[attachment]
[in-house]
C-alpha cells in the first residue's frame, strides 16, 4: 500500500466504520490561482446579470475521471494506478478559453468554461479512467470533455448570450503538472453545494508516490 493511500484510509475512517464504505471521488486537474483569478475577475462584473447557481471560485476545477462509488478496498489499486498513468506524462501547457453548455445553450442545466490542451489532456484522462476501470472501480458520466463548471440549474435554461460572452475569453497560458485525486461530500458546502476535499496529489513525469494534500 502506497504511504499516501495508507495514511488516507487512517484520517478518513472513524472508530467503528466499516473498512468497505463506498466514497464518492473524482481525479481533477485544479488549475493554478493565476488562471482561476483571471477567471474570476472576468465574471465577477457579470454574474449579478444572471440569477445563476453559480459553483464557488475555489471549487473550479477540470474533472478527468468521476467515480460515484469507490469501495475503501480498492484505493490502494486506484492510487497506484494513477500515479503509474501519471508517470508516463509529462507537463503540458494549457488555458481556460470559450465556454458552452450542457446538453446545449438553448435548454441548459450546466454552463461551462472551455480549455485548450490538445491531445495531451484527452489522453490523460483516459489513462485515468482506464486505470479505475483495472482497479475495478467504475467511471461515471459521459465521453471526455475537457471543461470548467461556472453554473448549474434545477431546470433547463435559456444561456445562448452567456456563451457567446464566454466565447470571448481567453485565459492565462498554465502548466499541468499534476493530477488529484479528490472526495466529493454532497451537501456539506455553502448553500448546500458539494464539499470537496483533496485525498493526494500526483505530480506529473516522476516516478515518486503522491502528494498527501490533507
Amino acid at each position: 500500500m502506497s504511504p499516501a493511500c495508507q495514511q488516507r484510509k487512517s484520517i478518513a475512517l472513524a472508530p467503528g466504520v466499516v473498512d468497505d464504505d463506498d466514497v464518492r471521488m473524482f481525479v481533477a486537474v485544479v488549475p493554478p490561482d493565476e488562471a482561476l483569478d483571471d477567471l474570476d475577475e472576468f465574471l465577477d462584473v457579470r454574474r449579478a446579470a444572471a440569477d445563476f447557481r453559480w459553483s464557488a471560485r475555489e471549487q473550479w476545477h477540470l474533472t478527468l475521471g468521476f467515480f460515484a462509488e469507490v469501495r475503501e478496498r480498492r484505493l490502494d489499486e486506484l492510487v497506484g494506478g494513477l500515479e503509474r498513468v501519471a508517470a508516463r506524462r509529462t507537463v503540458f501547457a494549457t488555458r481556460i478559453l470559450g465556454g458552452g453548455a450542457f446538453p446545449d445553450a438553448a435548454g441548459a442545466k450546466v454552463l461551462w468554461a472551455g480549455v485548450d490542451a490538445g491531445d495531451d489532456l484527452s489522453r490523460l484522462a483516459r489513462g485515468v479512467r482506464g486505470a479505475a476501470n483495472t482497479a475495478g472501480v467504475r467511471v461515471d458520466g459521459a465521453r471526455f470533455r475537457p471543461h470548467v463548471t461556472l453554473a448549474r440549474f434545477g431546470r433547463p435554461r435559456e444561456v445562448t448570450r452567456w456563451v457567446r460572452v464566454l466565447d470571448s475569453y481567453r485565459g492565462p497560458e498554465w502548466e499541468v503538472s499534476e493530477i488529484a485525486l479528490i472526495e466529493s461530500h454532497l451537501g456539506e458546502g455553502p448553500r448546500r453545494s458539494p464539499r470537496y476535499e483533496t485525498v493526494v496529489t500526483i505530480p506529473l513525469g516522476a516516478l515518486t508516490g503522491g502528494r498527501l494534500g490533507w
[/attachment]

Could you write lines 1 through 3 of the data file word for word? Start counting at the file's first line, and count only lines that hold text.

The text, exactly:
[in-house]
C-alpha cells in the first residue's frame, strides 16, 4: 500500500466504520490561482446579470475521471494506478478559453468554461479512467470533455448570450503538472453545494508516490 493511500484510509475512517464504505471521488486537474483569478475577475462584473447557481471560485476545477462509488478496498489499486498513468506524462501547457453548455445553450442545466490542451489532456484522462476501470472501480458520466463548471440549474435554461460572452475569453497560458485525486461530500458546502476535499496529489513525469494534500 502506497504511504499516501495508507495514511488516507487512517484520517478518513472513524472508530467503528466499516473498512468497505463506498466514497464518492473524482481525479481533477485544479488549475493554478493565476488562471482561476483571471477567471474570476472576468465574471465577477457579470454574474449579478444572471440569477445563476453559480459553483464557488475555489471549487473550479477540470474533472478527468468521476467515480460515484469507490469501495475503501480498492484505493490502494486506484492510487497506484494513477500515479503509474501519471508517470508516463509529462507537463503540458494549457488555458481556460470559450465556454458552452450542457446538453446545449438553448435548454441548459450546466454552463461551462472551455480549455485548450490538445491531445495531451484527452489522453490523460483516459489513462485515468482506464486505470479505475483495472482497479475495478467504475467511471461515471459521459465521453471526455475537457471543461470548467461556472453554473448549474434545477431546470433547463435559456444561456445562448452567456456563451457567446464566454466565447470571448481567453485565459492565462498554465502548466499541468499534476493530477488529484479528490472526495466529493454532497451537501456539506455553502448553500448546500458539494464539499470537496483533496485525498493526494500526483505530480506529473516522476516516478515518486503522491502528494498527501490533507
Amino acid at each position: 500500500m502506497s504511504p499516501a493511500c495508507q495514511q488516507r484510509k487512517s484520517i478518513a475512517l472513524a472508530p467503528g466504520v466499516v473498512d468497505d464504505d463506498d466514497v464518492r471521488m473524482f481525479v481533477a486537474v485544479v488549475p493554478p490561482d493565476e488562471a482561476l483569478d483571471d477567471l474570476d475577475e472576468f465574471l465577477d462584473v457579470r454574474r449579478a446579470a444572471a440569477d445563476f447557481r453559480w459553483s464557488a471560485r475555489e471549487q473550479w476545477h477540470l474533472t478527468l475521471g468521476f467515480f460515484a462509488e469507490v469501495r475503501e478496498r480498492r484505493l490502494d489499486e486506484l492510487v497506484g494506478g494513477l500515479e503509474r498513468v501519471a508517470a508516463r506524462r509529462t507537463v503540458f501547457a494549457t488555458r481556460i478559453l470559450g465556454g458552452g453548455a450542457f446538453p446545449d445553450a438553448a435548454g441548459a442545466k450546466v454552463l461551462w468554461a472551455g480549455v485548450d490542451a490538445g491531445d495531451d489532456l484527452s489522453r490523460l484522462a483516459r489513462g485515468v479512467r482506464g486505470a479505475a476501470n483495472t482497479a475495478g472501480v467504475r467511471v461515471d458520466g459521459a465521453r471526455f470533455r475537457p471543461h470548467v463548471t461556472l453554473a448549474r440549474f434545477g431546470r433547463p435554461r435559456e444561456v445562448t448570450r452567456w456563451v457567446r460572452v464566454l466565447d470571448s475569453y481567453r485565459g492565462p497560458e498554465w502548466e499541468v503538472s499534476e493530477i488529484a485525486l479528490i472526495e466529493s461530500h454532497l451537501g456539506e458546502g455553502p448553500r448546500r453545494s458539494p464539499r470537496y476535499e483533496t485525498v493526494v496529489t500526483i505530480p506529473l513525469g516522476a516516478l515518486t508516490g503522491g502528494r498527501l494534500g490533507w